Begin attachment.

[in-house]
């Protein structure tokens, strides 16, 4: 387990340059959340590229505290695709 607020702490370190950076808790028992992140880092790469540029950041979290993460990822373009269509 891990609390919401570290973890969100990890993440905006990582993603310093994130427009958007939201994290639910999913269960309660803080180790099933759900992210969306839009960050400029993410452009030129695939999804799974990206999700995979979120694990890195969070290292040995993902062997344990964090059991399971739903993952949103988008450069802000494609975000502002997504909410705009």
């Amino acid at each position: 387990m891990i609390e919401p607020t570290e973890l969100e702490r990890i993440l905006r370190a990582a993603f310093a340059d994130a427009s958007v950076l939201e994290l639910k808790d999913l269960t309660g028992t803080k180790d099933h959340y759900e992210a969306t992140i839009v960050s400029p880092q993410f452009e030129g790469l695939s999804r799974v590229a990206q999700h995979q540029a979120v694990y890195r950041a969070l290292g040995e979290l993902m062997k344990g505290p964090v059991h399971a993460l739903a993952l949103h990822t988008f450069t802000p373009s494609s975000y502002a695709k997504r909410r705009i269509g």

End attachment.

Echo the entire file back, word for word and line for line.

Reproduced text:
[in-house]
């Protein structure tokens, strides 16, 4: 387990340059959340590229505290695709 607020702490370190950076808790028992992140880092790469540029950041979290993460990822373009269509 891990609390919401570290973890969100990890993440905006990582993603310093994130427009958007939201994290639910999913269960309660803080180790099933759900992210969306839009960050400029993410452009030129695939999804799974990206999700995979979120694990890195969070290292040995993902062997344990964090059991399971739903993952949103988008450069802000494609975000502002997504909410705009």
């Amino acid at each position: 387990m891990i609390e919401p607020t570290e973890l969100e702490r990890i993440l905006r370190a990582a993603f310093a340059d994130a427009s958007v950076l939201e994290l639910k808790d999913l269960t309660g028992t803080k180790d099933h959340y759900e992210a969306t992140i839009v960050s400029p880092q993410f452009e030129g790469l695939s999804r799974v590229a990206q999700h995979q540029a979120v694990y890195r950041a969070l290292g040995e979290l993902m062997k344990g505290p964090v059991h399971a993460l739903a993952l949103h990822t988008f450069t802000p373009s494609s975000y502002a695709k997504r909410r705009i269509g």